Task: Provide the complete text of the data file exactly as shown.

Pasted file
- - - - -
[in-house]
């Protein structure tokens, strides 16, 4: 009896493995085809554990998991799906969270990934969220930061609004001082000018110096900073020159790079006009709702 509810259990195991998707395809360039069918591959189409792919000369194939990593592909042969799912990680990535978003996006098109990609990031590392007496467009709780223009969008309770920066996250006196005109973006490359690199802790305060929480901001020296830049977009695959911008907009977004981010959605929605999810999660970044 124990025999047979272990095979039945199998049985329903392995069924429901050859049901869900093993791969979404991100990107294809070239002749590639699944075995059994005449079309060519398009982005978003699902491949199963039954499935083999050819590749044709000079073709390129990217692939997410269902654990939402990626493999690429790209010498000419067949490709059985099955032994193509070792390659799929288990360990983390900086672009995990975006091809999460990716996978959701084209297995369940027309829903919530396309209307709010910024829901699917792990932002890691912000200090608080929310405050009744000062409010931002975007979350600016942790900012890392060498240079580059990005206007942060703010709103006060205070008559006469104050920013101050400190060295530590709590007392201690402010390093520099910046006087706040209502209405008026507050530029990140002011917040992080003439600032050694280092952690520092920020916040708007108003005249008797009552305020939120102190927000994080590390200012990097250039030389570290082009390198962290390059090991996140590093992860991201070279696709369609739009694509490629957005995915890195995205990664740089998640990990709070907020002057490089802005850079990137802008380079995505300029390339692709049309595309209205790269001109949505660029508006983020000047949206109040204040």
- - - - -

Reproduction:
[in-house]
């Protein structure tokens, strides 16, 4: 009896493995085809554990998991799906969270990934969220930061609004001082000018110096900073020159790079006009709702 509810259990195991998707395809360039069918591959189409792919000369194939990593592909042969799912990680990535978003996006098109990609990031590392007496467009709780223009969008309770920066996250006196005109973006490359690199802790305060929480901001020296830049977009695959911008907009977004981010959605929605999810999660970044 124990025999047979272990095979039945199998049985329903392995069924429901050859049901869900093993791969979404991100990107294809070239002749590639699944075995059994005449079309060519398009982005978003699902491949199963039954499935083999050819590749044709000079073709390129990217692939997410269902654990939402990626493999690429790209010498000419067949490709059985099955032994193509070792390659799929288990360990983390900086672009995990975006091809999460990716996978959701084209297995369940027309829903919530396309209307709010910024829901699917792990932002890691912000200090608080929310405050009744000062409010931002975007979350600016942790900012890392060498240079580059990005206007942060703010709103006060205070008559006469104050920013101050400190060295530590709590007392201690402010390093520099910046006087706040209502209405008026507050530029990140002011917040992080003439600032050694280092952690520092920020916040708007108003005249008797009552305020939120102190927000994080590390200012990097250039030389570290082009390198962290390059090991996140590093992860991201070279696709369609739009694509490629957005995915890195995205990664740089998640990990709070907020002057490089802005850079990137802008380079995505300029390339692709049309595309209205790269001109949505660029508006983020000047949206109040204040």